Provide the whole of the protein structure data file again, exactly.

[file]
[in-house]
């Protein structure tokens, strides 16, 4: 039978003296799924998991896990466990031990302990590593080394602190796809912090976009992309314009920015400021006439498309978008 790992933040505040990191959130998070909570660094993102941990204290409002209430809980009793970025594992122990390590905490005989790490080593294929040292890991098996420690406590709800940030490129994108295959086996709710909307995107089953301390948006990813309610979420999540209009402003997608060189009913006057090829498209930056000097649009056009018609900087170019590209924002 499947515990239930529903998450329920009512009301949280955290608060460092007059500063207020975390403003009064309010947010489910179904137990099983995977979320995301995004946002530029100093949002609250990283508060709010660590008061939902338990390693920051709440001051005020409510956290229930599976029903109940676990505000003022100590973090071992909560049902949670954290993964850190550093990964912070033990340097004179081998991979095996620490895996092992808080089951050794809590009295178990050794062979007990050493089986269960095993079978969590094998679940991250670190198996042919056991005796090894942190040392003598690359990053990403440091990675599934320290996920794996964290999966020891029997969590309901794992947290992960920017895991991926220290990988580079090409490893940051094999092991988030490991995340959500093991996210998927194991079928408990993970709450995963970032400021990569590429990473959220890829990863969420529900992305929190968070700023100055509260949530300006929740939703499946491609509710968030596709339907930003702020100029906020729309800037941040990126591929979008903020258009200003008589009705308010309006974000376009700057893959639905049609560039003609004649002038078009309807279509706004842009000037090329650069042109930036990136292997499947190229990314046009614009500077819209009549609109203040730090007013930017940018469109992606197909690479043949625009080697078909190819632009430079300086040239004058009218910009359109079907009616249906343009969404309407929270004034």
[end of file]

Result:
[in-house]
């Protein structure tokens, strides 16, 4: 039978003296799924998991896990466990031990302990590593080394602190796809912090976009992309314009920015400021006439498309978008 790992933040505040990191959130998070909570660094993102941990204290409002209430809980009793970025594992122990390590905490005989790490080593294929040292890991098996420690406590709800940030490129994108295959086996709710909307995107089953301390948006990813309610979420999540209009402003997608060189009913006057090829498209930056000097649009056009018609900087170019590209924002 499947515990239930529903998450329920009512009301949280955290608060460092007059500063207020975390403003009064309010947010489910179904137990099983995977979320995301995004946002530029100093949002609250990283508060709010660590008061939902338990390693920051709440001051005020409510956290229930599976029903109940676990505000003022100590973090071992909560049902949670954290993964850190550093990964912070033990340097004179081998991979095996620490895996092992808080089951050794809590009295178990050794062979007990050493089986269960095993079978969590094998679940991250670190198996042919056991005796090894942190040392003598690359990053990403440091990675599934320290996920794996964290999966020891029997969590309901794992947290992960920017895991991926220290990988580079090409490893940051094999092991988030490991995340959500093991996210998927194991079928408990993970709450995963970032400021990569590429990473959220890829990863969420529900992305929190968070700023100055509260949530300006929740939703499946491609509710968030596709339907930003702020100029906020729309800037941040990126591929979008903020258009200003008589009705308010309006974000376009700057893959639905049609560039003609004649002038078009309807279509706004842009000037090329650069042109930036990136292997499947190229990314046009614009500077819209009549609109203040730090007013930017940018469109992606197909690479043949625009080697078909190819632009430079300086040239004058009218910009359109079907009616249906343009969404309407929270004034």